The principles of co-operation are becoming simply a surface veneer – and the Co-operative Group is slowly losing its soul.
There are growing indications that, far from embedding democratic governance at the heart of the Group, the board is systematically sidelining the membership and bypassing democratic decision-making processes.
Which brings us to the latest attempt to prevent members from making real democratic decisions – the election of members to the board.
The membership committee put forward six candidates to stand for election to three seats. But the executive reduced these to three candidates, one for each seat. And the people eliminated were those with the strongest connections to the co-operative movement.
Graham Melmoth described this as “theft of co-operative democracy”. He is right. There is no democracy when the electorate is given no choice.
But this is not the worst example of anti-democratic behaviour by the board. For me, the silent restructure of the business without democratic approval is even more serious.
Farms, pharmacies and Sunwin Services have all been sold, reducing the Co-op Group’s core business lines to four – food and electrical, funeralcare, general insurance and legal services. And the Co-op Bank was quietly dropped from the Co-op Group’s core business early in 2014 –
did anyone notice how, in the 2013 report and accounts, it was shown under ‘discontinued operations’? There is a brief section in the 2014 report and accounts on the Co-op Bank which concludes thus:
“The Group and the Bank continue to work together closely. We aim to deliver a smooth separation of the Bank from the Group, focusing particularly on the IT systems and the Pace pension scheme.”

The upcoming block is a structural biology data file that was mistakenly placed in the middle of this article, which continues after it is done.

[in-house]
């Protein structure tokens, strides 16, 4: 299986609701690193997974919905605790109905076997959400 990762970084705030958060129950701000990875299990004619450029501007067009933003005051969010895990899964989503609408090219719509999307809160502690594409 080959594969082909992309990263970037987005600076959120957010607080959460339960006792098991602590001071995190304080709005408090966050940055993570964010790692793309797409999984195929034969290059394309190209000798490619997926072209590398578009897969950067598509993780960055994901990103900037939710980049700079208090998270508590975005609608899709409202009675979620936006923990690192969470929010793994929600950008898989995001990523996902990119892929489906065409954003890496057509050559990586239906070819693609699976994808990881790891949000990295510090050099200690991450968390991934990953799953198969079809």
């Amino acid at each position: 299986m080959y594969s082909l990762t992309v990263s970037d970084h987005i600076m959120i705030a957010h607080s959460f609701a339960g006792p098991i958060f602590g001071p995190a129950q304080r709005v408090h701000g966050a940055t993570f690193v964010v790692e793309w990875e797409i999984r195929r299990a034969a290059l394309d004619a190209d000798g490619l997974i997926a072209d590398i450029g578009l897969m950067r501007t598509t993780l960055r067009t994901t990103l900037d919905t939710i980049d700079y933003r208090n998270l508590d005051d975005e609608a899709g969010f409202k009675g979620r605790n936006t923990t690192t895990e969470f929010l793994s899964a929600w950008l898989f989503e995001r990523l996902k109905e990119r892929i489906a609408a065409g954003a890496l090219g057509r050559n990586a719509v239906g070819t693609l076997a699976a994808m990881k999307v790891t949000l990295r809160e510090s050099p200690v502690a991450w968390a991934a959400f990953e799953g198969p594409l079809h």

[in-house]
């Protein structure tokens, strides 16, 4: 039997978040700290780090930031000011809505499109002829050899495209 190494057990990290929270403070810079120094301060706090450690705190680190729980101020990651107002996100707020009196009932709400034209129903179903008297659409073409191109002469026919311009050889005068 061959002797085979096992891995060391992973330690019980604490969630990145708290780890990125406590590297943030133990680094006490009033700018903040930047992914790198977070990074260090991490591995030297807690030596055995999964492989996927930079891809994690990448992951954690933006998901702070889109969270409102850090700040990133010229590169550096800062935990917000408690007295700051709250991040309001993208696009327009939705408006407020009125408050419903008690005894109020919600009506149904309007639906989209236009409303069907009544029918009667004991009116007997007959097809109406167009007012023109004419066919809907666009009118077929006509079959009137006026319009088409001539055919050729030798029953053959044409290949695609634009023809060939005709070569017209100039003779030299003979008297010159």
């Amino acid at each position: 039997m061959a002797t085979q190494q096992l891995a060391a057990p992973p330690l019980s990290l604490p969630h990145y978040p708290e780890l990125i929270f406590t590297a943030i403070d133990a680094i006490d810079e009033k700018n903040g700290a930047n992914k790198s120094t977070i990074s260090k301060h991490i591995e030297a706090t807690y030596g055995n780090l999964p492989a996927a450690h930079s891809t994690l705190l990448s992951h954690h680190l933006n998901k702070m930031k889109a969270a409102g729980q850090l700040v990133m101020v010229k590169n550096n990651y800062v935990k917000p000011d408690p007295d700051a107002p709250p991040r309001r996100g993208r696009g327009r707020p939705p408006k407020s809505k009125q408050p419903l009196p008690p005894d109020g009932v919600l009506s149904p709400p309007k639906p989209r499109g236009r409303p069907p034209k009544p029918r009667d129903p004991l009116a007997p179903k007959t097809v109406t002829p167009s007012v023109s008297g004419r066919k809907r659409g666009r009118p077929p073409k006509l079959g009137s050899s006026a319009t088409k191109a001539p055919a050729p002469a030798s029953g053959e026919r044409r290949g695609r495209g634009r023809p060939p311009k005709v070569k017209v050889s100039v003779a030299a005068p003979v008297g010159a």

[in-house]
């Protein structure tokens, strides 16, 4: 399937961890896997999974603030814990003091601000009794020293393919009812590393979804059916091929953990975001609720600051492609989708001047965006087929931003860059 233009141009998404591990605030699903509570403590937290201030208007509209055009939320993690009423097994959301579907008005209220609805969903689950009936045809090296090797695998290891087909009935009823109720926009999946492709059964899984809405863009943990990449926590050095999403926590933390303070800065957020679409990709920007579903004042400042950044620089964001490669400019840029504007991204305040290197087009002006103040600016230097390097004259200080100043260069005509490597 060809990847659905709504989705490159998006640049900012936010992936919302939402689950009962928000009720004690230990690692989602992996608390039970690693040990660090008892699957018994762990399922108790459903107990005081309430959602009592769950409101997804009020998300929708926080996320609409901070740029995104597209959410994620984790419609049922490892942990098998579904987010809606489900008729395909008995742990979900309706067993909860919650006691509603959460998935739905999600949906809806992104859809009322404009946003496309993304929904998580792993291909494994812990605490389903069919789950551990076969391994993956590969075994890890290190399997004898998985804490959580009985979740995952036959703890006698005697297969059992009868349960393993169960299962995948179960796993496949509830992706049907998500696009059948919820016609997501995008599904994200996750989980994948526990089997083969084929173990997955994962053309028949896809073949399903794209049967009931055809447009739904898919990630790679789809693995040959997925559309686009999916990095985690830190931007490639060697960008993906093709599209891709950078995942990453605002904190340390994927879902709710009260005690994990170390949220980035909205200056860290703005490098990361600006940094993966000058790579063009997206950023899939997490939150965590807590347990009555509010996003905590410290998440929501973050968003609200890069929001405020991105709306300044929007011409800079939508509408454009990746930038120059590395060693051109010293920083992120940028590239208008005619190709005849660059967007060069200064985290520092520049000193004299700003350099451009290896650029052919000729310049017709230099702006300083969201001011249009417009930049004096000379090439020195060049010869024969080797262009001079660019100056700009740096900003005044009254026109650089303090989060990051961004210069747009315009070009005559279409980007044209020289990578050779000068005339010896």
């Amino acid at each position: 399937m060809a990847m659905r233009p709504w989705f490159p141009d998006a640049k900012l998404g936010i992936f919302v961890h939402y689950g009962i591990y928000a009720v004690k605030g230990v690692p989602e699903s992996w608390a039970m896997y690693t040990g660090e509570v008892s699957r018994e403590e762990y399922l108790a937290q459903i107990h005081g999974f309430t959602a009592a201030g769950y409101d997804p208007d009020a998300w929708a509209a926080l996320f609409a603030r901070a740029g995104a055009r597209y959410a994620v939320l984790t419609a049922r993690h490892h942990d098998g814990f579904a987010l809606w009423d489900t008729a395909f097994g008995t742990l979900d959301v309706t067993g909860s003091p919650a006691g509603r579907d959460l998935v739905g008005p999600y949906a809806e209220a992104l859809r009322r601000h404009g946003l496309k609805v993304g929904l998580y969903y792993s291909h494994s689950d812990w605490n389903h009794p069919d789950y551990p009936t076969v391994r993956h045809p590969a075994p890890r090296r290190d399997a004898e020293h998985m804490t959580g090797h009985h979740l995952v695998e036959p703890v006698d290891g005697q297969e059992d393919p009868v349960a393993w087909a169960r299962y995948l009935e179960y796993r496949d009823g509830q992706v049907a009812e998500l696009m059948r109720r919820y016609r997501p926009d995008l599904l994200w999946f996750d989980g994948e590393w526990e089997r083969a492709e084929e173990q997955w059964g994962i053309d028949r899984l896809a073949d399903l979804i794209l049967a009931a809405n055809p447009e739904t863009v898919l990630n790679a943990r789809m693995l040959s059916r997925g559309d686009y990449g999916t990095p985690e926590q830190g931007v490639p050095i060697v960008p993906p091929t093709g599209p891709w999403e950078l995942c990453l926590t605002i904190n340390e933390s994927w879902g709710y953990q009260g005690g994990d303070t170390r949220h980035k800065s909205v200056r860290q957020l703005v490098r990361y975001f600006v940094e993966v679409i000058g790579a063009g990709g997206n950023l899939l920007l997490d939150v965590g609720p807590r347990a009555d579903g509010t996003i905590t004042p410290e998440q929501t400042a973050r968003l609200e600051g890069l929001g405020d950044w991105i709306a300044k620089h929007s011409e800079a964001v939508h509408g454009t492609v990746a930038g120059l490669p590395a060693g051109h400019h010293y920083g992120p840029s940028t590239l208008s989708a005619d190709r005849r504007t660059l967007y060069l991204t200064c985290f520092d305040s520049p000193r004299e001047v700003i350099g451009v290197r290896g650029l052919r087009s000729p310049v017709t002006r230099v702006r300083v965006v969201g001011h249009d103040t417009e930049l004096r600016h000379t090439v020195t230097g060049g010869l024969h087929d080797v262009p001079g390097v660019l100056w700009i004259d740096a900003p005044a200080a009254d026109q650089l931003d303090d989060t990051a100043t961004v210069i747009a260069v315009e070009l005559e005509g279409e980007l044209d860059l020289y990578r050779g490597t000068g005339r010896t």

Reports in the Guardian say that the Co-operative Group has not taken up its seat on the Co-op Bank board. I can’t say I’m surprised: why would the board waste time and effort attending the board meetings of a non-strategic minority interest? No doubt, in due course, the board will seek a buyer for its remaining 20% stake. The hedge funds have won.
Such significant strategic changes should surely have been put to the membership for discussion and democratic approval. But they weren’t, and they won’t be in May either. The membership will be asked to rubber stamp a fait accompli, not participate in strategic decision-making about how their Co-op Group should be organised and what it should do.
This is exactly what happens in a commercial corporation. Strategic decisions are made and implemented by the board, not the shareholders.
And this is what the Co-op Group is slowly becoming: a corporation, not a co-operative. The organisation that successfully fought off external attempts to turn it into a corporation in the 1990s is seemingly unable to resist insidious transformation from within.
The Co-op Group is slowly being absorbed into the prevailing corporate commercial paradigm. Soon it will be indistinguishable from any other retail conglomerate –co-operative in name, but no longer in nature.